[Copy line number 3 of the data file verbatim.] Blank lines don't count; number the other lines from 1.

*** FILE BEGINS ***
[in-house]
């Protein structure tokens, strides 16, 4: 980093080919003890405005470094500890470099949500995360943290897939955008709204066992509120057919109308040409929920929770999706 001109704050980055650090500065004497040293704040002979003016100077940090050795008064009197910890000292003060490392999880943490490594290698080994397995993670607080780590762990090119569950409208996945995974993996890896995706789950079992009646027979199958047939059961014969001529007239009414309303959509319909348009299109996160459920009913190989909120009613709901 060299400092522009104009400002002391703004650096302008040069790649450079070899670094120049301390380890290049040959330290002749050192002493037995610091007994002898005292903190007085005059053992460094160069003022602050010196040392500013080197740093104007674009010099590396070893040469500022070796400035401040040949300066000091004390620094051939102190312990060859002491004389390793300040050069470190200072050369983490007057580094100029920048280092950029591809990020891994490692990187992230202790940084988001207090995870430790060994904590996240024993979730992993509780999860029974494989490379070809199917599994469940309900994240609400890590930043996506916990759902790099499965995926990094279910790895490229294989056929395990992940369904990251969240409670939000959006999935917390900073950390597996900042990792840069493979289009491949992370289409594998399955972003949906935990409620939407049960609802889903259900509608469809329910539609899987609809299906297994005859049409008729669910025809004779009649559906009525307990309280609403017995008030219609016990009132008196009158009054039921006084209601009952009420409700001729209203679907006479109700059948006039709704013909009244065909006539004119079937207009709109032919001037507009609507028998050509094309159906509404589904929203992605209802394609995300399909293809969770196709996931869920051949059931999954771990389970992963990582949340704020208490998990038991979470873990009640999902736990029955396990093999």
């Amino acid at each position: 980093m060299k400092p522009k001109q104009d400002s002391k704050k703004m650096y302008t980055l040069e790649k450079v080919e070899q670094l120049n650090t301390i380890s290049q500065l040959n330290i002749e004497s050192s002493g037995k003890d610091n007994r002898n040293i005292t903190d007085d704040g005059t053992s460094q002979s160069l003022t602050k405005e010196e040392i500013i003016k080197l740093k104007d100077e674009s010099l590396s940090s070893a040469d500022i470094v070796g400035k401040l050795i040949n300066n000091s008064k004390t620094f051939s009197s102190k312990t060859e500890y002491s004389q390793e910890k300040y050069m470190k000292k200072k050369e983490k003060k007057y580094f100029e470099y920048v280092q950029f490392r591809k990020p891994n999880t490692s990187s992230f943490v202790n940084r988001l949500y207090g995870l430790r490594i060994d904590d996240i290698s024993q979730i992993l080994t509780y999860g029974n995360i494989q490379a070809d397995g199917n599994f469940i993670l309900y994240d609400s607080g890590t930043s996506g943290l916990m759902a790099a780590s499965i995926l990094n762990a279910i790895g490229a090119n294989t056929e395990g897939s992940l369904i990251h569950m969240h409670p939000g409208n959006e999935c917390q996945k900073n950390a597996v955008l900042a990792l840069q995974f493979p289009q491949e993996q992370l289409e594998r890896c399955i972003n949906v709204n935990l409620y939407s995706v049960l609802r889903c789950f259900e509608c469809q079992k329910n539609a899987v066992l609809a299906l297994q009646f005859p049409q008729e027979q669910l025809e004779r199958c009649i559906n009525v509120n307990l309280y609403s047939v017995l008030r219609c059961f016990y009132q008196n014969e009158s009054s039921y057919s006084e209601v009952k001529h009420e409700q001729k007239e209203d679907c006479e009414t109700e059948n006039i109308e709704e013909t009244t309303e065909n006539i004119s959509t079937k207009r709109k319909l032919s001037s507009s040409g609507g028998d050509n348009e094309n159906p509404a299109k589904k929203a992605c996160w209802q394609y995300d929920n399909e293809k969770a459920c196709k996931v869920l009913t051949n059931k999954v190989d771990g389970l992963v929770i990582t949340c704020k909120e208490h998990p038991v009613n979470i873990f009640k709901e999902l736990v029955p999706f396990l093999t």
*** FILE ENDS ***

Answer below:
């Amino acid at each position: 980093m060299k400092p522009k001109q104009d400002s002391k704050k703004m650096y302008t980055l040069e790649k450079v080919e070899q670094l120049n650090t301390i380890s290049q500065l040959n330290i002749e004497s050192s002493g037995k003890d610091n007994r002898n040293i005292t903190d007085d704040g005059t053992s460094q002979s160069l003022t602050k405005e010196e040392i500013i003016k080197l740093k104007d100077e674009s010099l590396s940090s070893a040469d500022i470094v070796g400035k401040l050795i040949n300066n000091s008064k004390t620094f051939s009197s102190k312990t060859e500890y002491s004389q390793e910890k300040y050069m470190k000292k200072k050369e983490k003060k007057y580094f100029e470099y920048v280092q950029f490392r591809k990020p891994n999880t490692s990187s992230f943490v202790n940084r988001l949500y207090g995870l430790r490594i060994d904590d996240i290698s024993q979730i992993l080994t509780y999860g029974n995360i494989q490379a070809d397995g199917n599994f469940i993670l309900y994240d609400s607080g890590t930043s996506g943290l916990m759902a790099a780590s499965i995926l990094n762990a279910i790895g490229a090119n294989t056929e395990g897939s992940l369904i990251h569950m969240h409670p939000g409208n959006e999935c917390q996945k900073n950390a597996v955008l900042a990792l840069q995974f493979p289009q491949e993996q992370l289409e594998r890896c399955i972003n949906v709204n935990l409620y939407s995706v049960l609802r889903c789950f259900e509608c469809q079992k329910n539609a899987v066992l609809a299906l297994q009646f005859p049409q008729e027979q669910l025809e004779r199958c009649i559906n009525v509120n307990l309280y609403s047939v017995l008030r219609c059961f016990y009132q008196n014969e009158s009054s039921y057919s006084e209601v009952k001529h009420e409700q001729k007239e209203d679907c006479e009414t109700e059948n006039i109308e709704e013909t009244t309303e065909n006539i004119s959509t079937k207009r709109k319909l032919s001037s507009s040409g609507g028998d050509n348009e094309n159906p509404a299109k589904k929203a992605c996160w209802q394609y995300d929920n399909e293809k969770a459920c196709k996931v869920l009913t051949n059931k999954v190989d771990g389970l992963v929770i990582t949340c704020k909120e208490h998990p038991v009613n979470i873990f009640k709901e999902l736990v029955p999706f396990l093999t």